Using Flowchart Programming to Create Exergames
Exergaming activities demonstrate how technology could be used as an instrument to reduce the impact of this disease. One can purchase commercial, technology-based exergames such as Nintendo Wii Fit or Xbox Kinect games; however, the authors developed a custom exergame using Phoenix Contact’s Nanoline microcontroller and nano Navigator software flowchart. The beauty of the flowcharting software is that people who have no or little programming experience can easily understand its structure.
Interest-Driven Learning Among Middle School Youth in an Out-of-School STEM Studio
The concept of connected learning proposes that youth leverage individual interest and social media to drive learning with an academic focus. To illustrate, we present in-depth case studies of Ryan and Sam, two middle-school-age youth, to document an out-of-school intervention intended to direct toward intentional learning in STEM that taps interest and motivation.
Journey North: A Global Study of Wildlife Migration and Seasonal Change
Journey North engages students in a global study of wildlife migration and seasonal change. Use this site to track the coming of spring through the migration patterns of monarch butterflies, bald eagles, robins, hummingbirds, whooping cranes and other birds and mammals; the budding of plants; changing sunlight; and other natural events. Find photos, real-time mapping, the latest news, a compendium of facts, and other resources on these and other topics. K-12 students are invited to track and share their own field observations with classmates across North America on this site and now through a downloadable app.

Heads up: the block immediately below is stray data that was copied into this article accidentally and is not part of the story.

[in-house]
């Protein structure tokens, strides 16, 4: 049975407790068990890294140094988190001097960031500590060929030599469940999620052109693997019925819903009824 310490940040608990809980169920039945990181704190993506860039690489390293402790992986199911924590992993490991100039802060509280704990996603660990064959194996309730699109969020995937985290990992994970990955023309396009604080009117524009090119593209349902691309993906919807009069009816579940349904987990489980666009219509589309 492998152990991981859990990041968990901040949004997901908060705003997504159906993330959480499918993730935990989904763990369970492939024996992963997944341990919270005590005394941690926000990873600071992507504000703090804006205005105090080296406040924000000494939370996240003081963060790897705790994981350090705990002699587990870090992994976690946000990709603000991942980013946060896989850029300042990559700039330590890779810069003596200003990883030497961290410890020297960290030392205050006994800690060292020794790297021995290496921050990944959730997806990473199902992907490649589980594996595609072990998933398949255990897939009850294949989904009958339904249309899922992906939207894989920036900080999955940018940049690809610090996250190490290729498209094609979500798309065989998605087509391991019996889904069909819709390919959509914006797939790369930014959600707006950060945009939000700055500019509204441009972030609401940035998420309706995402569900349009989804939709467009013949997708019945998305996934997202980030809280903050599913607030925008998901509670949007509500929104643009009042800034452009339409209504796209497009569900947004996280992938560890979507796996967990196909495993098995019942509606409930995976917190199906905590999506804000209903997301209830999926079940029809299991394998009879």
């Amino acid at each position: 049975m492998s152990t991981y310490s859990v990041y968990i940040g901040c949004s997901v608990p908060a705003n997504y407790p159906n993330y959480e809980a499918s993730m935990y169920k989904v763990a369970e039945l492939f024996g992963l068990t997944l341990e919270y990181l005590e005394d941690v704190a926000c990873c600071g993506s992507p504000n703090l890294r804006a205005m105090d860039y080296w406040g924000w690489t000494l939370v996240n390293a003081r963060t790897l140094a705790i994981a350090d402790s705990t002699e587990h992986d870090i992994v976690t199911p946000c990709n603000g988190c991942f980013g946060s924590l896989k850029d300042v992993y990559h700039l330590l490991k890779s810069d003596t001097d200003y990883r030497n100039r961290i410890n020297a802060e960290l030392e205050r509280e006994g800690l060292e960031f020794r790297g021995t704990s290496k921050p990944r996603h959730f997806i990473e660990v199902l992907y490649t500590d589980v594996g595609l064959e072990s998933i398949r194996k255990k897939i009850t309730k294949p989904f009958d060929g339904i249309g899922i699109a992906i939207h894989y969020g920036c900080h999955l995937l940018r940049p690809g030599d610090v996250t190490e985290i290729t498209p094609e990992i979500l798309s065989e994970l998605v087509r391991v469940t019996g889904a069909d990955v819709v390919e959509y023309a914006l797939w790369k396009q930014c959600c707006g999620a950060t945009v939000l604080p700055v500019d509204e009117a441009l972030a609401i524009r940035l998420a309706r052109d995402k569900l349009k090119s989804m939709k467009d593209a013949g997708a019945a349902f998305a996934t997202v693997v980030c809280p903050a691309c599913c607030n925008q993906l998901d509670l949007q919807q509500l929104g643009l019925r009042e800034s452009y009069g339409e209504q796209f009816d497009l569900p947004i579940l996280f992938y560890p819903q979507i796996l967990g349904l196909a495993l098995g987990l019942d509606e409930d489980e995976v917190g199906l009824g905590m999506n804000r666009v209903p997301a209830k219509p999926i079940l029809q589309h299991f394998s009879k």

A Learner-Centered Design Method for Educational Technology
This paper aims to share EDC’s learnings from developing and implementing this method including addressing issues of trust between youth and adult team members, appropriately acknowledging youth contributions, balancing the roles of mentors and adult design partners, and making dynamic curriculum adjustments based on participants learning styles and skill levels.
Looking for Learning in After-School Spaces
In this study we examined three after-school settings for 8 weeks focusing on storyboarding, chatting on a social network site, videotaped conversations with volunteer facilitators, presentations the youth made at the end of the program, and structured interviews with researchers to look for evidence of learning in afterschool spaces.
Robotics Camps, Clubs, and Competitions: Results from a U.S. Robotics Project
Funded by the U.S. National Science Foundation, the University of Nebraska-Lincoln has spent the last eight years developing and implementing a comprehensive educational robotics program for youth ages 9-14. The program is delivered in informal (out-of-school) learning environments through robotics camps, clubs, and competitions and has provided robotics experiences to over 5,000 youth and 400 educators.
Shoot For The Moon! The Mentors and the Middle Schoolers Explore the Intersection of Design Thinking and STEM
This paper describes the journey of a group of university students as they worked with underserved middle school students as mentors in a STEM-based afterschool program. Design thinking provided a frame within which students learned how to be mentors, how to create user-centered learning experiences, and how to share their experiences as developing STEM professionals with middle school students.